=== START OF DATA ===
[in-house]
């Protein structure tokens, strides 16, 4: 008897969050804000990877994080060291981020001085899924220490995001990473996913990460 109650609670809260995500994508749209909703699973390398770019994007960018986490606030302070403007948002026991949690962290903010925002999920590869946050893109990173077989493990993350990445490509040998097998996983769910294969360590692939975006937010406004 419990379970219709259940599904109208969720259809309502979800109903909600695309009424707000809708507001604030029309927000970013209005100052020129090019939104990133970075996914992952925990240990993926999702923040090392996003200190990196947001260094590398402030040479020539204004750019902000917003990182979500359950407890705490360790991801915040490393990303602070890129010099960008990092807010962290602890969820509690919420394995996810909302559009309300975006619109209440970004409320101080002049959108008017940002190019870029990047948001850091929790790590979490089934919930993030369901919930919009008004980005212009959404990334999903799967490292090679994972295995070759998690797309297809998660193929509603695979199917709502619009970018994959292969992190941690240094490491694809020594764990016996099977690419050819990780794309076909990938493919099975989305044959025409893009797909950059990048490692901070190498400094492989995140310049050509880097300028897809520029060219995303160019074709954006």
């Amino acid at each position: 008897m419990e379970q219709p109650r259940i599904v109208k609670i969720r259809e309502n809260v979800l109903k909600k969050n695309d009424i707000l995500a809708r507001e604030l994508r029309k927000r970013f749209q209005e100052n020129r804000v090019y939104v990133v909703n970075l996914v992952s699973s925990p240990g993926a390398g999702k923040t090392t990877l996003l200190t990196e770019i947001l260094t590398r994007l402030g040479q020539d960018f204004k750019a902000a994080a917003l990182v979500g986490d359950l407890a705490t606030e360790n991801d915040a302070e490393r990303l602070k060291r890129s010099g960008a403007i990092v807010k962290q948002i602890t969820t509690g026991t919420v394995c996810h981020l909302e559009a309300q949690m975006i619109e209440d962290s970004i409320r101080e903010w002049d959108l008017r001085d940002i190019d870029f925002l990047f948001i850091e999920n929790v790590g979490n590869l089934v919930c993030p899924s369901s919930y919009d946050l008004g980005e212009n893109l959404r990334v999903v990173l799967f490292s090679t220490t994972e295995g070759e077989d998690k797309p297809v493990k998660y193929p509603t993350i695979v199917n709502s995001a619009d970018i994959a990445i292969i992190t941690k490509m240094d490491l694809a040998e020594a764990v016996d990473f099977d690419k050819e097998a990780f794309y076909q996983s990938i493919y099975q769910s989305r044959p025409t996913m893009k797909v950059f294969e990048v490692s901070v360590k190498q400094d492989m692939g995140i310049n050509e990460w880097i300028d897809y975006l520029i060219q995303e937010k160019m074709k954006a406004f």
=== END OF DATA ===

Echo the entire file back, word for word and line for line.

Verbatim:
[in-house]
């Protein structure tokens, strides 16, 4: 008897969050804000990877994080060291981020001085899924220490995001990473996913990460 109650609670809260995500994508749209909703699973390398770019994007960018986490606030302070403007948002026991949690962290903010925002999920590869946050893109990173077989493990993350990445490509040998097998996983769910294969360590692939975006937010406004 419990379970219709259940599904109208969720259809309502979800109903909600695309009424707000809708507001604030029309927000970013209005100052020129090019939104990133970075996914992952925990240990993926999702923040090392996003200190990196947001260094590398402030040479020539204004750019902000917003990182979500359950407890705490360790991801915040490393990303602070890129010099960008990092807010962290602890969820509690919420394995996810909302559009309300975006619109209440970004409320101080002049959108008017940002190019870029990047948001850091929790790590979490089934919930993030369901919930919009008004980005212009959404990334999903799967490292090679994972295995070759998690797309297809998660193929509603695979199917709502619009970018994959292969992190941690240094490491694809020594764990016996099977690419050819990780794309076909990938493919099975989305044959025409893009797909950059990048490692901070190498400094492989995140310049050509880097300028897809520029060219995303160019074709954006």
């Amino acid at each position: 008897m419990e379970q219709p109650r259940i599904v109208k609670i969720r259809e309502n809260v979800l109903k909600k969050n695309d009424i707000l995500a809708r507001e604030l994508r029309k927000r970013f749209q209005e100052n020129r804000v090019y939104v990133v909703n970075l996914v992952s699973s925990p240990g993926a390398g999702k923040t090392t990877l996003l200190t990196e770019i947001l260094t590398r994007l402030g040479q020539d960018f204004k750019a902000a994080a917003l990182v979500g986490d359950l407890a705490t606030e360790n991801d915040a302070e490393r990303l602070k060291r890129s010099g960008a403007i990092v807010k962290q948002i602890t969820t509690g026991t919420v394995c996810h981020l909302e559009a309300q949690m975006i619109e209440d962290s970004i409320r101080e903010w002049d959108l008017r001085d940002i190019d870029f925002l990047f948001i850091e999920n929790v790590g979490n590869l089934v919930c993030p899924s369901s919930y919009d946050l008004g980005e212009n893109l959404r990334v999903v990173l799967f490292s090679t220490t994972e295995g070759e077989d998690k797309p297809v493990k998660y193929p509603t993350i695979v199917n709502s995001a619009d970018i994959a990445i292969i992190t941690k490509m240094d490491l694809a040998e020594a764990v016996d990473f099977d690419k050819e097998a990780f794309y076909q996983s990938i493919y099975q769910s989305r044959p025409t996913m893009k797909v950059f294969e990048v490692s901070v360590k190498q400094d492989m692939g995140i310049n050509e990460w880097i300028d897809y975006l520029i060219q995303e937010k160019m074709k954006a406004f």